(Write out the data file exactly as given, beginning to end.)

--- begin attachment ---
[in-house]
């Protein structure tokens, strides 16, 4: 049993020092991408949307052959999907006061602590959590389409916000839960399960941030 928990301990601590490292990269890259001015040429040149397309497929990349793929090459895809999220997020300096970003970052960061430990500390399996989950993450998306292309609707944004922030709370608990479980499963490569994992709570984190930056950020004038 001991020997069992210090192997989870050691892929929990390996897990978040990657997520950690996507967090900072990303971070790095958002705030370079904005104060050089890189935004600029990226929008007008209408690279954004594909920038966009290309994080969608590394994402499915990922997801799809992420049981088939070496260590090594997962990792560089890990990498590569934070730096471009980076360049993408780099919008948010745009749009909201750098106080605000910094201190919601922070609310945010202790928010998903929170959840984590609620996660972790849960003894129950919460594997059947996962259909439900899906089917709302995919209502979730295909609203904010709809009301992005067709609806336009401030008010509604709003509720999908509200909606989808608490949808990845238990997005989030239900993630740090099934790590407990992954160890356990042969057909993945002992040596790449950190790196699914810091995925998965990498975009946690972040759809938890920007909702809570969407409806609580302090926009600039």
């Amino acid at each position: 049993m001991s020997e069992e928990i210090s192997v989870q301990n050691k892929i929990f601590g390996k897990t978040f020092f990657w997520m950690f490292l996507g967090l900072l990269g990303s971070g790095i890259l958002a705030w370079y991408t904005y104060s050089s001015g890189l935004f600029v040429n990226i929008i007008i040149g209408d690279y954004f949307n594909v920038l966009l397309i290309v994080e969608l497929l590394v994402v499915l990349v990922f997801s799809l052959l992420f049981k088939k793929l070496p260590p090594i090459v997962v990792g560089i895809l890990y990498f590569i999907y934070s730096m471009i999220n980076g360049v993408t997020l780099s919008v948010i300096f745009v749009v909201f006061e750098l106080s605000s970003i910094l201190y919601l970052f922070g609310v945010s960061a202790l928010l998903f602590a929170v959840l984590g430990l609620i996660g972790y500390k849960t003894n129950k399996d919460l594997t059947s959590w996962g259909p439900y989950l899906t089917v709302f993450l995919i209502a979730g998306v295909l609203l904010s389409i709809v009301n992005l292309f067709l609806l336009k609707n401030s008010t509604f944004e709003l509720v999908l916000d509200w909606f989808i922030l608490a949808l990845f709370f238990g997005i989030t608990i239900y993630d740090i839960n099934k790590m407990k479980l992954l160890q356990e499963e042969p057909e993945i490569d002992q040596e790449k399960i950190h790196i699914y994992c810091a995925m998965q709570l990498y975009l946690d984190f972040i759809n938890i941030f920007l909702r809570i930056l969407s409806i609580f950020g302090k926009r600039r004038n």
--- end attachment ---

[in-house]
């Protein structure tokens, strides 16, 4: 049993020092991408949307052959999907006061602590959590389409916000839960399960941030 928990301990601590490292990269890259001015040429040149397309497929990349793929090459895809999220997020300096970003970052960061430990500390399996989950993450998306292309609707944004922030709370608990479980499963490569994992709570984190930056950020004038 001991020997069992210090192997989870050691892929929990390996897990978040990657997520950690996507967090900072990303971070790095958002705030370079904005104060050089890189935004600029990226929008007008209408690279954004594909920038966009290309994080969608590394994402499915990922997801799809992420049981088939070496260590090594997962990792560089890990990498590569934070730096471009980076360049993408780099919008948010745009749009909201750098106080605000910094201190919601922070609310945010202790928010998903929170959840984590609620996660972790849960003894129950919460594997059947996962259909439900899906089917709302995919209502979730295909609203904010709809009301992005067709609806336009401030008010509604709003509720999908509200909606989808608490949808990845238990997005989030239900993630740090099934790590407990992954160890356990042969057909993945002992040596790449950190790196699914810091995925998965990498975009946690972040759809938890920007909702809570969407409806609580302090926009600039």
């Amino acid at each position: 049993m001991s020997e069992e928990i210090s192997v989870q301990n050691k892929i929990f601590g390996k897990t978040f020092f990657w997520m950690f490292l996507g967090l900072l990269g990303s971070g790095i890259l958002a705030w370079y991408t904005y104060s050089s001015g890189l935004f600029v040429n990226i929008i007008i040149g209408d690279y954004f949307n594909v920038l966009l397309i290309v994080e969608l497929l590394v994402v499915l990349v990922f997801s799809l052959l992420f049981k088939k793929l070496p260590p090594i090459v997962v990792g560089i895809l890990y990498f590569i999907y934070s730096m471009i999220n980076g360049v993408t997020l780099s919008v948010i300096f745009v749009v909201f006061e750098l106080s605000s970003i910094l201190y919601l970052f922070g609310v945010s960061a202790l928010l998903f602590a929170v959840l984590g430990l609620i996660g972790y500390k849960t003894n129950k399996d919460l594997t059947s959590w996962g259909p439900y989950l899906t089917v709302f993450l995919i209502a979730g998306v295909l609203l904010s389409i709809v009301n992005l292309f067709l609806l336009k609707n401030s008010t509604f944004e709003l509720v999908l916000d509200w909606f989808i922030l608490a949808l990845f709370f238990g997005i989030t608990i239900y993630d740090i839960n099934k790590m407990k479980l992954l160890q356990e499963e042969p057909e993945i490569d002992q040596e790449k399960i950190h790196i699914y994992c810091a995925m998965q709570l990498y975009l946690d984190f972040i759809n938890i941030f920007l909702r809570i930056l969407s409806i609580f950020g302090k926009r600039r004038n």